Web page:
Back in the day, geopolitics-induced commodity volatility would send oil prices skyrocketing, infusing fresh capital into the oil business.

Models focused on year-on-year production growth dominated.

The banks were welcoming.

Competition for capital was amongst peers.

Unchecked, many oil companies overspent and underdelivered—again and again and again. Investors, of all kinds, forgave.

Welp, times are changing.

“We’re no longer an allocation today. We stunk it up. We had a big, huge red problem. We lost a lot of money. We’ve got the green problem … that we’re going to have to deal with,” said Chuck Yates, podcast host and panelist at the International Petroleum Association of America’s recent Private Capital Conference. “If you’re sitting there with an oil and gas company and you want capital, do not sit there and go, well, ‘I’ve got PDP and PV-10 … All those old rules are out the door. You have to walk in to an investor and show how you uniquely can make money.”

The competition, he added, includes Apple, Google and other technology stocks.

Today, an oil company’s ability to attract capital—as consumers push toward a lower-carbon world—is not just about generating returns, growing cash flow and staying disciplined financially. It also hinges on ESG, longer-term goals, reclaiming the narrative and uniquely creating value, according to experts who shared perspectives on transitions of the past and present during the conference Jan. 20.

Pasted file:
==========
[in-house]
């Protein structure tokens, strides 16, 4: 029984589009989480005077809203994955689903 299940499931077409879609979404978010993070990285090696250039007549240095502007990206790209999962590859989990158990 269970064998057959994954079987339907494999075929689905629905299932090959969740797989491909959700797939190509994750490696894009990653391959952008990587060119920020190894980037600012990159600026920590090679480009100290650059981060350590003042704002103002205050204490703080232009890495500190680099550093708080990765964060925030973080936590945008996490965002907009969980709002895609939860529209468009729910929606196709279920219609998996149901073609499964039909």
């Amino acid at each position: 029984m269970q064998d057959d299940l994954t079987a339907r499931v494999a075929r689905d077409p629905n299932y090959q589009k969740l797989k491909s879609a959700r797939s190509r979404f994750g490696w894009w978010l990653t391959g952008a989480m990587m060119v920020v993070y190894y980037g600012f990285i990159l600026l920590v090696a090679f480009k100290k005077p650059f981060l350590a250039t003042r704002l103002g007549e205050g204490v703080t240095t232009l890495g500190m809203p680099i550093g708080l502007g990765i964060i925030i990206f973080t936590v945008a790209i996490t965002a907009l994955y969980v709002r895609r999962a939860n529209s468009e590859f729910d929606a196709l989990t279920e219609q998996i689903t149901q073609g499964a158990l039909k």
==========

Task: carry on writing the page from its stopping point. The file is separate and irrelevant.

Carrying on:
“And we need to get back to understanding our assets and clarifying that we’re drilling the right assets for the right reasons,” said Samantha Holroyd, owner of Golden Advisory Services.

Part of the return on capital will be integrating the ESG component, Holroyd added, which also makes companies attractive to potential partners and buyers. “The key here is remembering where you are in the ladder of capital flow. What are your targets? What are your objectives?”

Be it a 10-year vision or a three-year exit, strategies are needed to ensure all boxes are checked concerning not only return of capital but also integrating it all into operations and analysis, she said.

The allocation of capital on both the public and private exchanges has dropped to the low-single digits, from the 10%-15% range, she said, adding focus must be on return on capital.

Panelists seemed to agree that oil will still be needed despite the growing push for an energy transition.

“You’ve got to use your capital to generate revenue and you do that by drilling development wells, exploitation wells,” said Jim Trimble, owner of Tanda Resources LLC.

As oil exploration continues to fall—leaving voids in the areas of large seismic shoots, acreage plays and discoveries—he sees oil prices rising as supplies get tighter.

“Exploration is something that has just gone away,” Trimble added. “Until we can figure out how to have that as part of our portfolio, production in the U.S. will start declining.

There is plenty of room for responsible growth companies that are generating free cash flow, keeping debts low and are socially responsible, according to Frank Lodzinski, executive chairman of Earthstone Energy Inc.